Dots and Cubes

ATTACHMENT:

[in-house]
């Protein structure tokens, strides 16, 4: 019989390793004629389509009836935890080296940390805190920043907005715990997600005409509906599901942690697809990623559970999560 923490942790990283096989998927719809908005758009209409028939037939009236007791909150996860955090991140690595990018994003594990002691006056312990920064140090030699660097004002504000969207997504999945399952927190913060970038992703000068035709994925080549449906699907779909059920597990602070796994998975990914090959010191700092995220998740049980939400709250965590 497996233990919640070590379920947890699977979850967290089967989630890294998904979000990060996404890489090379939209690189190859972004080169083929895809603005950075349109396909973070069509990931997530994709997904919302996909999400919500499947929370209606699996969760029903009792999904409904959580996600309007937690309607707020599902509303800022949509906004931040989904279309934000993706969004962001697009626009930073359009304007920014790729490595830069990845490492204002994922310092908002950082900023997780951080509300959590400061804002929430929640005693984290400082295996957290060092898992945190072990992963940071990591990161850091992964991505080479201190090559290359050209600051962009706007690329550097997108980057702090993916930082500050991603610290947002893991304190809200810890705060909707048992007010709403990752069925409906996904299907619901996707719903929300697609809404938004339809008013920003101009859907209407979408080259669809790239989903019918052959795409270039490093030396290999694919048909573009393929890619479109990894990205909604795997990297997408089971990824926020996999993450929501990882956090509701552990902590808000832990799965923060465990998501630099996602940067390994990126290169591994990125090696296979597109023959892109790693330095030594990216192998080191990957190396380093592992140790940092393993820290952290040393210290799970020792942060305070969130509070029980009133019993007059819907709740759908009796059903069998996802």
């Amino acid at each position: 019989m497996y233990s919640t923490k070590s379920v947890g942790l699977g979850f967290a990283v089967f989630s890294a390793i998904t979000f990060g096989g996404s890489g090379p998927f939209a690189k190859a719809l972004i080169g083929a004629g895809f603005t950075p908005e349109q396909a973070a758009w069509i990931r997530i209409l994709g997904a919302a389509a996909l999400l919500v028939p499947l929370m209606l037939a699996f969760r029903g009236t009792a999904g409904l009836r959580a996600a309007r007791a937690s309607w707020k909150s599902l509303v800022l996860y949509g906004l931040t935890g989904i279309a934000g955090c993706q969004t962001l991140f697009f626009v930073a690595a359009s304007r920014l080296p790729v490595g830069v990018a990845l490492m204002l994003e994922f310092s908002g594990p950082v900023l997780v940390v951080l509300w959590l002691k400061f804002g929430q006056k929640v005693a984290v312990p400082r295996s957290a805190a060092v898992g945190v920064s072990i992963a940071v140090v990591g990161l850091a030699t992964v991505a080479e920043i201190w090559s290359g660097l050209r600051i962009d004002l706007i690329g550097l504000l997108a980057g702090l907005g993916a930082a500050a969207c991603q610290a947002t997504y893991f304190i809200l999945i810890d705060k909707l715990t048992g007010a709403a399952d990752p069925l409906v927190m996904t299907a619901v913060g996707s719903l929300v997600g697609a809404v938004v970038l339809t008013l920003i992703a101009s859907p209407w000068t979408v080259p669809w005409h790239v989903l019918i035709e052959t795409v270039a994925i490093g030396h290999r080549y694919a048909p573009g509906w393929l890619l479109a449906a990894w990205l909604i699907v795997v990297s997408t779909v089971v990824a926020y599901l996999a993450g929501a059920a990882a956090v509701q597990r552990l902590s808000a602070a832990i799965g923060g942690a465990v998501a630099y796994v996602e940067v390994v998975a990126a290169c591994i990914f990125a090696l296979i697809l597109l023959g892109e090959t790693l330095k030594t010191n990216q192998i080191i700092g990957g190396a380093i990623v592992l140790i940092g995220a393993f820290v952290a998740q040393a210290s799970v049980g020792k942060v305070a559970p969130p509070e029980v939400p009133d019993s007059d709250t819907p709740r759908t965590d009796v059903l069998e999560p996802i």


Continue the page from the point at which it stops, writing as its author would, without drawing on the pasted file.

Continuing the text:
Here is a game to challenge your spatial visualization ability. You are probably familiar with the game known as Dots and Squares. The game usually involves two players and is normally played on a square array of points or dots. Each player, in turn, connects an adjacent, non-diagonal pair of dots with a line until a square is formed. The player who completes the square claims it. Of course, strategies may develop that make it desirable for a player not to accept every opportunity to complete a square and, thereby, make greater gains later on. When all possible squares have been formed, the player with the most squares wins the game (Figure 1). An example of dots and squares: (a) original array of dots; (b) Player 1, then Player 2; (c) At this stage of play, Player 1 has just put in line DE, giving Player 2 the opportunity to complete squares ABED and BCFE; (d) at the completion of play, Player 1 has won.